How Moses got his horns
Christopher Howse takes issue with a punchy history of the bloodshed caused by translators of the Bible
all started because a 12th-century Bible illustrator took Aelfric’s translation too literally.”
But wait a moment. How could a manuscript in Old English influence Continental iconography? Ruth Mellinkoff, who in 1970 went into all this in The Horned Moses in Medieval Art and Thought, says it is puzzling that no other pictorial representation of Moses with horns is known for at least 75 years after the Aelfric manuscript. And when they do pop up in Bury St Edmunds, Shaftesbury and Salzburg, the manuscripts are in Latin. So what has Aelfric’s translation of gehyrned for cornuta got to do with it?
Moreover, was St Jerome, who in the fourth century translated the Bible into Latin, really “confused”, as Freedman says, when he came up with cornuta in the first place?
St Jerome took the trouble of going to live in Bethlehem to avail himself of good Hebraists. He was aware that the Hebrew word for “horn” could also mean “power”. He also had in mind that the words of Psalm 132 were regarded as prophetic: “There will I make the horn of David to bud: I have ordained a lamp for mine anointed.” (“Anointed” is the meaning of the Hebrew word Messiah.) No doubt Jerome was also keen to make a verbal link with the New Testament claim that God had “raised up an horn of salvation for us in the house of his servant David”, as the Authorised Version of 1611 put it. So, even if you don’t like Jerome’s translation, it was not a mistake.
And what of these horned hats that the Synod of Vienna made Austrian Jews wear in 1267? Dr Mellinkoff says they would have been conical, but they would not have had two horns like the image of Moses. This, too, undermines Freedman’s argument.
His reference to the Jewish hats of Vienna was picked up, word for word, from “The Horns of Moses”, a celebrated essay from 1958 by the historian Norman Cohn. I can see why Freedman did not want to follow all the teeming leads that Cohn’s fertile mind provides in that essay, or it would have swamped his book. Cohn even touched on the Koran, which styles a mythologised Alexander the Great “the two-horned one” – in Arabic Dhul-Qarnayn, a word related to the Hebrew word for Moses’s horns.
To top it all, Cohn pointed out that, at the Catholic ceremony for the ordination of a bishop, his mitre (a two-horned hat) is set upon his head with a prayer to God “who didst make the face of thy servant Moses to shine… and didst adorn it with the resplendent horns of thy brightness and thy truth”. Is this also to be blamed on the “error” of Aelfric’s illustrator?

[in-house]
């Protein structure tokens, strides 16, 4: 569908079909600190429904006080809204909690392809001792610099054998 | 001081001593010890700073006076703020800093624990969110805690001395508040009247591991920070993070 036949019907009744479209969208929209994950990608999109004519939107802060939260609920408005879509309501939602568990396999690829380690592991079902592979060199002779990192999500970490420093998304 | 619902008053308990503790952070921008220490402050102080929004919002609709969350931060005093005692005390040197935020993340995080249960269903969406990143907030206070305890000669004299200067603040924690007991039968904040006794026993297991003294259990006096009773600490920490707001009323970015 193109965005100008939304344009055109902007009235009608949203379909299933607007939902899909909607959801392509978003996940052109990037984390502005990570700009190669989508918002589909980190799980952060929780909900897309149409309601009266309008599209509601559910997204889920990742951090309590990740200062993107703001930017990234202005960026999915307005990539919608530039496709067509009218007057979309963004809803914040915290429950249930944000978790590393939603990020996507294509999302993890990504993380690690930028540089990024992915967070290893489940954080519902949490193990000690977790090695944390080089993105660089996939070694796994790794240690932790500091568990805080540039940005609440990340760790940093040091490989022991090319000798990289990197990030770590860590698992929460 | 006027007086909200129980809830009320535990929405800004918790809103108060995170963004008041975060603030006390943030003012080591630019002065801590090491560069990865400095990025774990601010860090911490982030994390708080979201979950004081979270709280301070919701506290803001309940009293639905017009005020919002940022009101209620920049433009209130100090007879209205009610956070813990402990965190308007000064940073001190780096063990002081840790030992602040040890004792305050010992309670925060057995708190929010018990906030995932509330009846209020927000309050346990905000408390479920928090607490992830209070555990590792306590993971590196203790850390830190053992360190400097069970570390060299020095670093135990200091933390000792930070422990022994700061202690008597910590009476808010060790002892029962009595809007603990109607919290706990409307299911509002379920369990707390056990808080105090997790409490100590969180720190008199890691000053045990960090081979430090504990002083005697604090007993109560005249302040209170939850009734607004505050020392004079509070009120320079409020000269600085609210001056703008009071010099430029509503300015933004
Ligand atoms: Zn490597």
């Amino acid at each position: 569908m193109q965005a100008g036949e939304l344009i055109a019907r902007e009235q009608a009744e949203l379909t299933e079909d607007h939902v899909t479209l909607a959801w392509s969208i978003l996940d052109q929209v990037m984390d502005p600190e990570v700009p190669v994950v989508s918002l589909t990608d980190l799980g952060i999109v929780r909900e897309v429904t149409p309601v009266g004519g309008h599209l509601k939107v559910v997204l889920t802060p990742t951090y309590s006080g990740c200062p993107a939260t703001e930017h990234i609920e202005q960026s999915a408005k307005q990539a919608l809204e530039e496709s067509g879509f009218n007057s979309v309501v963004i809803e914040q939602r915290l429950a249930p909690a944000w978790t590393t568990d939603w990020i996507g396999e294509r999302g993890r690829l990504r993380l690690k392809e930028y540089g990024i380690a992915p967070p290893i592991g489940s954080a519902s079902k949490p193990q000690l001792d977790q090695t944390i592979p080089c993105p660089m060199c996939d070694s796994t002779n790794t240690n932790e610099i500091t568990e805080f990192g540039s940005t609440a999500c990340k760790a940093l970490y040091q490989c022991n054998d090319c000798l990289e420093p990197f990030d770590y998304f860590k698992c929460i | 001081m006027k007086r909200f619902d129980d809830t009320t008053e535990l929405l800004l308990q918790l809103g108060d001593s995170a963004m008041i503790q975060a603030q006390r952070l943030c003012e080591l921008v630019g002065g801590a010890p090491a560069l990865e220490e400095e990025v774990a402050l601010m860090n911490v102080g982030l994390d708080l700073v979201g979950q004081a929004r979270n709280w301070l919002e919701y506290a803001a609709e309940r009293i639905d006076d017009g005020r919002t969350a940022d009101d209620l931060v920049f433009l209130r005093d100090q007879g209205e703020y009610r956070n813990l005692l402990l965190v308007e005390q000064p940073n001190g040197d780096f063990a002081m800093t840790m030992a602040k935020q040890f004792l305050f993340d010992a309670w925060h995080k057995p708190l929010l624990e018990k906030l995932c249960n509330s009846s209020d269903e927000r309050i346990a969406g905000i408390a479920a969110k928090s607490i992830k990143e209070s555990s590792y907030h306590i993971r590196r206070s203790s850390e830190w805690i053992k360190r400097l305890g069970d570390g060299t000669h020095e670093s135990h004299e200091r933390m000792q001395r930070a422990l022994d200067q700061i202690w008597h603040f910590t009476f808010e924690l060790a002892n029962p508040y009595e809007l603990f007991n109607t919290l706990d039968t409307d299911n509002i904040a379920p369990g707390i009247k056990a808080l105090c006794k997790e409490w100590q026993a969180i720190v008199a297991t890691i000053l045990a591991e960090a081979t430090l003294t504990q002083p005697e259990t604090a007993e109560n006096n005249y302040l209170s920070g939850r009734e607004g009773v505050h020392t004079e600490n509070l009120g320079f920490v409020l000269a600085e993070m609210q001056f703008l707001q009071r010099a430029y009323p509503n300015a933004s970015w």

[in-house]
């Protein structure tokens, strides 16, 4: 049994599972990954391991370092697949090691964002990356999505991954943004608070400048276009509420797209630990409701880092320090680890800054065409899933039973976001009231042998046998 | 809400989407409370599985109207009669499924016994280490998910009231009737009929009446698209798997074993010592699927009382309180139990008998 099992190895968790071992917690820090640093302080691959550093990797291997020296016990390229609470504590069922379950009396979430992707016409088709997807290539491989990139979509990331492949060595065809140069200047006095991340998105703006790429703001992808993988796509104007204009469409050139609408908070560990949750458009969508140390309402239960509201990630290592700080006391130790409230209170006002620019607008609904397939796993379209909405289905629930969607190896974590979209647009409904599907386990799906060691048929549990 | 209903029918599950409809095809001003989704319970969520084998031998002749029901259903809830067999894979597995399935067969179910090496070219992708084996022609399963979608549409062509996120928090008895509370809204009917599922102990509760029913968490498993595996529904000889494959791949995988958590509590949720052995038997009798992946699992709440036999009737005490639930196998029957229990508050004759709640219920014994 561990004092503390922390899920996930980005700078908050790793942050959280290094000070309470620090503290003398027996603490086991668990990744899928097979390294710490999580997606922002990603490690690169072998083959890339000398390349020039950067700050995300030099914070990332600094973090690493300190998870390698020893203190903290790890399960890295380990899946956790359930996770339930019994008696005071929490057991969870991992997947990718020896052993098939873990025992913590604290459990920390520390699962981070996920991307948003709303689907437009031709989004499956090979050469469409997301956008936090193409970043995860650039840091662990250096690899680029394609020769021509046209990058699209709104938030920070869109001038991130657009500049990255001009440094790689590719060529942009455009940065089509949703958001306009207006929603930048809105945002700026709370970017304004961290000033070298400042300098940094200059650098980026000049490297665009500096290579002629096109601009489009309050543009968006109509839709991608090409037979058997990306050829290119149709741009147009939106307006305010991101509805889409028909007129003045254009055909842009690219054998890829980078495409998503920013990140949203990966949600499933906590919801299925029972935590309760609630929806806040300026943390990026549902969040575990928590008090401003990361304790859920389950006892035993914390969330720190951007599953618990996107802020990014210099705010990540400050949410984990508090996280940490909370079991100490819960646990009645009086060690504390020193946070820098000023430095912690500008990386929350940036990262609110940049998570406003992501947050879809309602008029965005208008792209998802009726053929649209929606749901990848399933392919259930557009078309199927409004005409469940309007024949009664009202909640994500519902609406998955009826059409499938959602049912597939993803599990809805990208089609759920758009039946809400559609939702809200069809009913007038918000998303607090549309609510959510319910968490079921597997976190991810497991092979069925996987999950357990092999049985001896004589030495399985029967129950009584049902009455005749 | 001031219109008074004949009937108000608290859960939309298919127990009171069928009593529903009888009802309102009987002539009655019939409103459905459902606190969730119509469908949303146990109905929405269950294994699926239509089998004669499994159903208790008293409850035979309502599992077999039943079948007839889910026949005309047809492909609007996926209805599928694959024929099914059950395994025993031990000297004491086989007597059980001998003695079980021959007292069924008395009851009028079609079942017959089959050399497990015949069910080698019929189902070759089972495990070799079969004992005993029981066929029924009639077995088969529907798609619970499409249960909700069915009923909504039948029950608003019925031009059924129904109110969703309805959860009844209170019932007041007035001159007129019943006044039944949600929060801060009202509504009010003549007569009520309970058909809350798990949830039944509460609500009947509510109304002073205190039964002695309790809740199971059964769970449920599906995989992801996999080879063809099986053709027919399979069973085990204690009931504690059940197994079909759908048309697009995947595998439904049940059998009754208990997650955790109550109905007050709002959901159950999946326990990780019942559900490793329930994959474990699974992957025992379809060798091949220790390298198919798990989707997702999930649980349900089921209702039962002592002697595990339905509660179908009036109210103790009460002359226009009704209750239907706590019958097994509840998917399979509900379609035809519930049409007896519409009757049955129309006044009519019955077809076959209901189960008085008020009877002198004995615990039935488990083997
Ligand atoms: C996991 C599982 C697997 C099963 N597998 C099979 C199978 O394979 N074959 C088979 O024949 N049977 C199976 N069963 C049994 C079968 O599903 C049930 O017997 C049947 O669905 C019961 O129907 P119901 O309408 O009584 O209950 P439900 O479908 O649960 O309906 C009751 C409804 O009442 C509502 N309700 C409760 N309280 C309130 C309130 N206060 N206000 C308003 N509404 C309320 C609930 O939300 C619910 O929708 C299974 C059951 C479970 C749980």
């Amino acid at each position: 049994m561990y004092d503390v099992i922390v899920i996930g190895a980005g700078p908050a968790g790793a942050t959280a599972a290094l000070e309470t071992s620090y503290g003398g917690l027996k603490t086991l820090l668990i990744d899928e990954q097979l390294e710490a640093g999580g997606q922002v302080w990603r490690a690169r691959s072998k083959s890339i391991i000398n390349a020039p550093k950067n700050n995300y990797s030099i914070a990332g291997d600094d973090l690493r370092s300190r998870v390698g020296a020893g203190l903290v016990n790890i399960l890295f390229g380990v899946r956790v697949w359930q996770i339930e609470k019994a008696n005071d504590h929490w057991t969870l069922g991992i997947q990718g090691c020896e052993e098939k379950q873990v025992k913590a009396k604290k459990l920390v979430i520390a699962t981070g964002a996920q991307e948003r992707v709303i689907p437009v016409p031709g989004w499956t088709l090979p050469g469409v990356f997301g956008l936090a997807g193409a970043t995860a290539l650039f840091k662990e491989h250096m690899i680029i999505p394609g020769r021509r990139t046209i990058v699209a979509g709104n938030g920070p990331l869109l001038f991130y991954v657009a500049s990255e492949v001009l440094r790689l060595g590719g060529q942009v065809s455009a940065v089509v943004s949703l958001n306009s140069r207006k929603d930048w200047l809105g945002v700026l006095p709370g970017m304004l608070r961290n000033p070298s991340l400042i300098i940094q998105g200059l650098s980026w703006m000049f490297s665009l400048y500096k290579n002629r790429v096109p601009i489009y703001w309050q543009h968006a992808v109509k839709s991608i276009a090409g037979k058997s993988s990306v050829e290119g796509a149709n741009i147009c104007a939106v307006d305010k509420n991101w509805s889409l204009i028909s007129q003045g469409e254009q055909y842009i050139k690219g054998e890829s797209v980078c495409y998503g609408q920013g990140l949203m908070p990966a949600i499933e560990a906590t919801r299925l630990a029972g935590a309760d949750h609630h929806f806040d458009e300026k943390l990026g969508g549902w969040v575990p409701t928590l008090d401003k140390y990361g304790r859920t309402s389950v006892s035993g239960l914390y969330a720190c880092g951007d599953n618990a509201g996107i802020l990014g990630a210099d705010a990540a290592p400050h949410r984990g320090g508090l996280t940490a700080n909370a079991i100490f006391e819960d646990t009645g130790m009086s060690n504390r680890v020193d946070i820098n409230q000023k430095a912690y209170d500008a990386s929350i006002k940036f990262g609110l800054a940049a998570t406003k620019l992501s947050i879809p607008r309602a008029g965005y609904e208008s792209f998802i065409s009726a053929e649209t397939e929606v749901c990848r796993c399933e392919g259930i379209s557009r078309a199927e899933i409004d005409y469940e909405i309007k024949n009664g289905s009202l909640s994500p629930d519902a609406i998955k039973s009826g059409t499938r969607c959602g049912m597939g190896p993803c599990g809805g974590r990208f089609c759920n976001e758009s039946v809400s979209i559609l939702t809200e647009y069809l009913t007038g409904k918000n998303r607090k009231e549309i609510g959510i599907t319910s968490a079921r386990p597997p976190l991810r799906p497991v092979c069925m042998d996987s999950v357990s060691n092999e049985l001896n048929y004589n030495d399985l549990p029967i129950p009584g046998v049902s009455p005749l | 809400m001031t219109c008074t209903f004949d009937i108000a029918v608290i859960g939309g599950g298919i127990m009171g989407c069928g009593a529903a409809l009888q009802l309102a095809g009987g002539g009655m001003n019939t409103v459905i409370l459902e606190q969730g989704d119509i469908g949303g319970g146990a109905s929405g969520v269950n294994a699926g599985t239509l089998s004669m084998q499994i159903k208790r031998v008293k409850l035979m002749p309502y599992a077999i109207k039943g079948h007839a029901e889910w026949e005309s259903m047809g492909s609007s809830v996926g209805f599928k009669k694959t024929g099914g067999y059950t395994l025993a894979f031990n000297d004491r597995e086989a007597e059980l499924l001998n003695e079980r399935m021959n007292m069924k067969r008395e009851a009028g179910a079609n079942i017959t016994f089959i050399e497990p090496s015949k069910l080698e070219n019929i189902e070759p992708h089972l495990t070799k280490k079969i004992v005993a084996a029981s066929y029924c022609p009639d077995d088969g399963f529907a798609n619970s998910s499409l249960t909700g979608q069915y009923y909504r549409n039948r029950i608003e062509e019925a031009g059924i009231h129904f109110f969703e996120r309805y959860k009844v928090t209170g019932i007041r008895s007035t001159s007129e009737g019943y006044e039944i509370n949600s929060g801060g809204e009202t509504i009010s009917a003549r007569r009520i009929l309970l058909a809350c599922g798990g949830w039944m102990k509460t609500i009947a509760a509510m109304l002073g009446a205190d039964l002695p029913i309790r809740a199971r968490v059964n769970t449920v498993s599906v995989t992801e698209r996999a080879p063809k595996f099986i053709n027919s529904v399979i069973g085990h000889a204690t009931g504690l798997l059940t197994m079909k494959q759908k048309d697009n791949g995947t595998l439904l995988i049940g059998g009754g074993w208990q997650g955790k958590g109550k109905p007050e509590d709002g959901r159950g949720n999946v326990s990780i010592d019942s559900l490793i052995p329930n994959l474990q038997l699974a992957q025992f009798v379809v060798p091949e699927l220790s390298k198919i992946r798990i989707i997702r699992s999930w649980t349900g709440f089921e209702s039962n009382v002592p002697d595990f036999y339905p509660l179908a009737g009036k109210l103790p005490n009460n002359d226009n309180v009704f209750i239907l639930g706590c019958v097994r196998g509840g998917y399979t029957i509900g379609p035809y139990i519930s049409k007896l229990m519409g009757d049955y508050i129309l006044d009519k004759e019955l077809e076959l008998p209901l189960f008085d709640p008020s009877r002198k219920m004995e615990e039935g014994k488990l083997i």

I’ve gone into this interesting business of the horns of Moses because it exemplifies the strengths and weaknesses of Freedman’s book. He has a doctorate in Aramaic studies and an eye for arresting details, but pursues them in a direction that suits his thesis that the history of Bible translations is murderous and that reflects the sad deficiencies of organised churches.
With a straight face he entitles a section on the 14th-century John Wycliffe “The Morning Star of the Reformation”, and his drift is shown by a question he poses: “If the Bible had remained exclusively in the hands of the priests, would science, education and freedom have prospered?” Then to “all religious believers” he puts another question: “Is your faith driven by personal insight, or is it something so comforting that you cannot help but believe in it?” That is a preposterous alternative. Rather than being comforting, faith is likely to be an obstacle to an easy-going life, and since faith means believing someone else, it can hardly be driven by personal insights.
Clearly, then, this book was not written for me. In a previous book, Freedman set out to show that “St Paul wrote the holy grail out of Christianity, believing that it was too dangerous to retain”. I’m not convinced by that, nor am I by this tendentious canter through the history of biblical translation.
Fastidious: The translator St Jerome, painted by Antonio da Fabbriano, 1451